First, the student proficiency level she refers to is an arbitrarily set level that is not the same as being able to read or do math. It actually equates to about A or B work. The goal of 100% of students reaching this arbitrary level was always illegitimate, set mainly to look like the politicians were being tough. No jurisdiction, not even the high-flying nations, states, or school districts have ever come close to 100% proficiency. Now that 2014 is here, as predicted, huge numbers of schools aren’t meeting the wildly inflated 100% standard (including many of the nation’s best schools). That is not an indication of low-performance but of an ill-considered level established 12 years ago. Actually, in the last well-respected National Assessment Educational assessment , California’s 8th graders averages grew faster in reading than all other states (9 points which is substantial) and was among the top five states in math in growth.

    Secondly, Ms. Hyslop fails to mention that California is a member of the Smarter/Balanced assessment group and has committed to assess its students in 2015 under the new common core based assessment. So the 1-2 year state test hiatus is temporary. Further, her statement that California is ditching its accountability system is erroneous. Under state legislation, the state is redesigning its accountability during the temporary pause in state assessment and will adopt a full-scale redesigned accountability that will incorporate data from the new test but is also be broader than just reading and math scores. The system will also include drop-out rates, history and science and other measures of student performance in 2015.
    She also overestimates the usefulness of mandated state assessments in helping schools improve and substantially understates the unfairness and disruption of asking teachers to make a major effort implementing the new Common Core curriculum while their students and maybe themselves are being evaluated on an old test based on the previous curriculum. The benefit of attending to implementing Common Core and building capacity to make that implementation successful will have a huge payoff in performance. The risk of sabotaging that effort by focusing on getting ready for old tests is considerable. Finally, not giving an antiquated test for two years does not mean that schools and districts will not have student performance data available. Most have a plethora of assessments and accountability measures to gauge how students are doing and to help decide how best to improve instruction during the pause.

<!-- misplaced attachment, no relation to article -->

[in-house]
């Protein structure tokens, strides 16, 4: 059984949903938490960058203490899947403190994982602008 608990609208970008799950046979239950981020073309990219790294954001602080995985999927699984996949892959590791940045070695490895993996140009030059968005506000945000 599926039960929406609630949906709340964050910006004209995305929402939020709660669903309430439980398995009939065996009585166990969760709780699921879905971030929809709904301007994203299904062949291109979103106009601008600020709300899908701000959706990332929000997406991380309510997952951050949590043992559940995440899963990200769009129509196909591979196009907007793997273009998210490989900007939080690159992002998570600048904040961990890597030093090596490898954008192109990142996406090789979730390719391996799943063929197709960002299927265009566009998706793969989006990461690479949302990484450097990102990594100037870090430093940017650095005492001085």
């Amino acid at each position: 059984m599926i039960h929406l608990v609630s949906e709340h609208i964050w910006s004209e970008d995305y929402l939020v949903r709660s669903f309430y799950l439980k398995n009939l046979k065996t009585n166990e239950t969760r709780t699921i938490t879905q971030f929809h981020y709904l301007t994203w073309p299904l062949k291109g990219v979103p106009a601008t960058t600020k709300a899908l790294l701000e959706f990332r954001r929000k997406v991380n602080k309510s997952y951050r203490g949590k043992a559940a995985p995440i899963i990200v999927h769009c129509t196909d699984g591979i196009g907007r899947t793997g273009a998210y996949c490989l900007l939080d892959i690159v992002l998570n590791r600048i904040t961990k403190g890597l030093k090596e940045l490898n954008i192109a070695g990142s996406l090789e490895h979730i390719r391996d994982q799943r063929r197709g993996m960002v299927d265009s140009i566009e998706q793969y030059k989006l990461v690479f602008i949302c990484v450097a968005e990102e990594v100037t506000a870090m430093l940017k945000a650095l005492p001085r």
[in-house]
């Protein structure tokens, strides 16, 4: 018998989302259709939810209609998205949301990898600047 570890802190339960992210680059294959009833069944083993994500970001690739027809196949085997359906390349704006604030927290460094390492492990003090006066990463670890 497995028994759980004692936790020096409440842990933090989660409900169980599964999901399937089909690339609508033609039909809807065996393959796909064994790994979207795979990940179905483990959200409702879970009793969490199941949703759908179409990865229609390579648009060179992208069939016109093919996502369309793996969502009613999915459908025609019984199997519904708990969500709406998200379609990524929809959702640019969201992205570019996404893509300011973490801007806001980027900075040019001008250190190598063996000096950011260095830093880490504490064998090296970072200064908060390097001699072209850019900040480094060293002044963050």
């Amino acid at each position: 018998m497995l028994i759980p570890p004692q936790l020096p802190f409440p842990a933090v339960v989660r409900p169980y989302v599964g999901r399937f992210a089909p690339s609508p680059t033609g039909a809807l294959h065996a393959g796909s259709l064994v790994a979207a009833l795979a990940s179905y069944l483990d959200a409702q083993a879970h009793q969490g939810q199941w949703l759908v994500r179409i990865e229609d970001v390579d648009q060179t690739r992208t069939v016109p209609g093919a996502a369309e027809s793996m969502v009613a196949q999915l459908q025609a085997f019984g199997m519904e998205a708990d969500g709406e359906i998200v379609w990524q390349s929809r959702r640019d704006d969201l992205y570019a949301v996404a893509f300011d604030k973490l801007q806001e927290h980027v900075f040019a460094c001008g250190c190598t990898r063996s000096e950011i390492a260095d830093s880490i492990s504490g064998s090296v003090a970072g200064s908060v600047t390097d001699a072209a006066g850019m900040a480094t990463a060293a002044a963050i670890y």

• el replied

      on March 17, 2014 at 9:14 am

      Thank you, Bill.

  4. Don Krause said

    on March 16, 2014 at 11:56 pm

    Bill,

    Thank for that sensible explanation of the delay/transition to Common Core and the Smarter Balanced testing that accompanies it.

    I understand the new API will include, besides ELA and math scores, other parameters including drop-out and suspensions rates and attendance. While these parameters provide useful information about schools I’m not clear how they are specific measures of academic performance. Future decreases in suspension rates may be more a function of local and state laws and policies concerning willful defiance than any actual benefit derived from such actions. It is possible that these policies backfire and that academic performance suffers through increases classroom management issues and decreased instructional time while API increases on paper.

  5. Don Krause said

    on March 16, 2014 at 11:56 pm

    Thank you

  6. Chris Stampolis said

    on March 21, 2014 at 7:04 am

    While the 100 percent expectation was unreasonable, student proficiencies in subjects like math and reading are gateways to post-12th grade academic success.

    Not all schools are “equal.” And society has reasons to identify and focus on fixing underperformance.

    Few students enter careers based on having only a high school diploma. But to gain the next level of academic success, one must have at least algebra proficiency, strong reading skills and high quality writing skills – including good grammar and spelling. Can a future employer count on a student’s professional abilities? Will the student pass future certification exams?

    The “new” tests are not much different from the “old” tests. The new tests require students to prove even more proficiencies than before by including direct answer questions in addition to multiple choice questions.

    The real question is if we will value testing public school students to compare school, community and demographic proficiencies.

    Chris Stampolis
    Trustee, Santa Clara Unified School District
    408-771-6858. stampolis@aol.com

  7. Concerned Teacher said

    on April 25, 2014 at 7:49 am

    So this common core test will make up 60% of the API score. Remind you, this is a test that students have no buy-in whatsoever. It’s not a high stakes test, and it’s not attached to a grade. Therefore, like in the test run we had last week, students will just click, click, click, and then it becomes a reflection on how well the teachers are teaching. Further, after seeing the questions for both the English and the Math, I can’t help but wonder if they purposely want schools to fail.

    Why would our govt. want schools to fail? Schools fail, charter and other business model schools come in and the state and federal govt. make money that way. It’s a flawed system where the interest and investment isn’t in the students’ best interest. Think about it.

    Those who teach, teach. Those who can’t, make policies about teaching.